• Before making a single edit, Tropedia EXPECTS our site policy and manual of style to be followed. Failure to do so may result in deletion of contributions and blocks of users who refuse to learn to do so. Our policies can be reviewed here.
  • All images MUST now have proper attribution, those who neglect to assign at least the "fair use" licensing to an image may have it deleted. All new pages should use the preloadable templates feature on the edit page to add the appropriate basic page markup. Pages that don't do this will be subject to deletion, with or without explanation.
  • All new trope pages will be made with the "Trope Workshop" found on the "Troper Tools" menu and worked on until they have at least three examples. The Trope workshop specific templates can then be removed and it will be regarded as a regular trope page after being moved to the Main namespace. THIS SHOULD BE WORKING NOW, REPORT ANY ISSUES TO Janna2000, SelfCloak or RRabbit42. DON'T MAKE PAGES MANUALLY UNLESS A TEMPLATE IS BROKEN, AND REPORT IT THAT IS THE CASE. PAGES WILL BE DELETED OTHERWISE IF THEY ARE MISSING BASIC MARKUP.


WikEd fancyquotes.pngQuotesBug-silk.pngHeadscratchersIcons-mini-icon extension.gifPlaying WithUseful NotesMagnifier.pngAnalysisPhoto link.pngImage LinksHaiku-wide-icon.pngHaikuLaconic
File:Elijahsin l 2556.jpg

Eyes to die for.

So you have a guy who is cold, emotionless, or brutally practical, maybe a little cruel. Maybe a lot cruel, or even a soulless monster. To quickly tip off the audience to his personality, give him glasses. The eyes are said to be windows on the soul, so hiding them behind glass makes the character seem more removed. Particularly effective if the glasses have Opaque Lenses. And you can have the light reflect off them in scary ways. This often signals that the character is a Badass Bookworm.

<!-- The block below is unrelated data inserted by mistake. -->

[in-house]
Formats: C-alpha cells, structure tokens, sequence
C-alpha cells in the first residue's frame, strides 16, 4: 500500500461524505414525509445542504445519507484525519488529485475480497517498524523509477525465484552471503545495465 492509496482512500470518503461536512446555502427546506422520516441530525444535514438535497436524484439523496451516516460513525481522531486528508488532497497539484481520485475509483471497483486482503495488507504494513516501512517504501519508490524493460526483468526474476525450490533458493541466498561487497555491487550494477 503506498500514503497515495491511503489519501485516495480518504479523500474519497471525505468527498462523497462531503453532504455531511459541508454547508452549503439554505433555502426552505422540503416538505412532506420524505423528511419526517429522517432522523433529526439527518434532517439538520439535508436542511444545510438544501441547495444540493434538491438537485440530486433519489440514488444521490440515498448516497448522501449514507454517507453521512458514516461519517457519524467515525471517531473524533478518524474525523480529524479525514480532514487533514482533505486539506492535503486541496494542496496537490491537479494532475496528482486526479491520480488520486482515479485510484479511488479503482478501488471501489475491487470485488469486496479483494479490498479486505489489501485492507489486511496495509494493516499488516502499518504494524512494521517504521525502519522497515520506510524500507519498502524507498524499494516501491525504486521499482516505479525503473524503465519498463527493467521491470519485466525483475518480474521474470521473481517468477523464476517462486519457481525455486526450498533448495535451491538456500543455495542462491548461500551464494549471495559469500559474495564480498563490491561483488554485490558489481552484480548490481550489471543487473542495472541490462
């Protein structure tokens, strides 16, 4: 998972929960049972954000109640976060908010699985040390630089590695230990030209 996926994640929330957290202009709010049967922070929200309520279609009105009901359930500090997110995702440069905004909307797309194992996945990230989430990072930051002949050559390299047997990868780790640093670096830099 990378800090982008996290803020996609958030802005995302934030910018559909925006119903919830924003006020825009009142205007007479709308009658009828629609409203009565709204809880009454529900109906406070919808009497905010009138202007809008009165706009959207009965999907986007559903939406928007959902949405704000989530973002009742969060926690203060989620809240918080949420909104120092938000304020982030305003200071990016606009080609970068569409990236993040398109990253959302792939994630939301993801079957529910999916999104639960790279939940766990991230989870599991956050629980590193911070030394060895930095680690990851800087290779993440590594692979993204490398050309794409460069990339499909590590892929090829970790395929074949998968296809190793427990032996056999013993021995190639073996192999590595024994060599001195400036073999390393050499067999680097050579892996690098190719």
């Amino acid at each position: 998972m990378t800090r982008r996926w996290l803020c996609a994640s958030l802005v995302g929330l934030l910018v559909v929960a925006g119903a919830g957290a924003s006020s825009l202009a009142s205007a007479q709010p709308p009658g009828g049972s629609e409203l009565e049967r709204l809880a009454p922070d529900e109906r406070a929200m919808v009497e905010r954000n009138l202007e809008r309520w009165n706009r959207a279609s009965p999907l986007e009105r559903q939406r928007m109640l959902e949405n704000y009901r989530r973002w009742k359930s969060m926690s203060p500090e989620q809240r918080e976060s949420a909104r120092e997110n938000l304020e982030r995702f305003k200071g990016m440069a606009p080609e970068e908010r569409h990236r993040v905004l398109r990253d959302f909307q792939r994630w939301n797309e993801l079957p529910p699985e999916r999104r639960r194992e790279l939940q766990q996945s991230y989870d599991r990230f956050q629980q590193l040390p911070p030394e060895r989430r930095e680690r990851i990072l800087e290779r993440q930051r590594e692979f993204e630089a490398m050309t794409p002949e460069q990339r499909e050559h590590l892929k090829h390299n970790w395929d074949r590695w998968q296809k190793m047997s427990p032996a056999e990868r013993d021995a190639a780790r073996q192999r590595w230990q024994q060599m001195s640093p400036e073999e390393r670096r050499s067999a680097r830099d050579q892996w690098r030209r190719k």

Compare Sinister Shades. Contrast Stoic Spectacles, where the glasses make the guy look aloof, intellectual and cute. Since glasses also evoke physical weakness, this often also evokes Sissy Villain. When this is treated as Fetish Fuel, see Bespectacled Bastard Boyfriend.

Examples of Four Eyes, Zero Soul include:

Anime & Manga

  • Highschool of the Dead gives us Shidou, a former teacher who uses the chaos caused by them to create what fans refer to as the orgybus.
  • Captain Kuro from One Piece. It’s not immediately obvious he’s evil though.
  • Kabuto in Naruto, as well as his temporary teammates Yoroi and Misume.
    • Shino is an ironically heroic example of this... even his own team is a little freaked by him. But he ultimately is one of the good guys.
  • For a short time (like 3 episodes short), Aizen from Bleach personified this trope by massacring the ruling force of Soul Society, near murdering his second in command, and what he did to Rukia. He ditched the glasses after, but he's definitely remained super evil.
  • Nikaidou Yuu from Shugo Chara before his Heel Face Turn. He used his students' issues to his benefit, destroying their hopes and dreams so that he could try for a promotion. Even worse, he feels no regret, even going so far as to say he finds it so much fun he "can't help himself."
  • A borderline version is Kunimitsu Tezuka from The Prince of Tennis, who is less evil and more aloof/ComicallySerious. Eishirou Kite from Higa plays it straighter, though.
    • Sadaharu Inui can be seen as one, but taking this more for comedy as he's both a Lethal Chef and the Butt Monkey when not in calculating mode.
  • Neon Genesis Evangelion: Gendo Ikari.
    • Keel with his visor-like apparatus might count, even though End of Evangelion reveals them to be his real eyes since he's a cyborg.
  • The young model Sara from Kami no Shizuku said about Tomine Issei, "Gosh, he's so cold. But... that part about him is kind of good." This may be a bit odd though, since Issei turns out to be her brother.
  • Brad Crawford from Weiss Kreuz. Also Reiji and Hirofumi Takatori, Masato Shimojima, and maybe Mayumi Tsujii.
  • Yamaki from Digimon Tamers, especially near the beginning of the season.
  • Furoku Tsukumo, mother of Teen Genius Susumu from Wandaba Style, is a rare female version.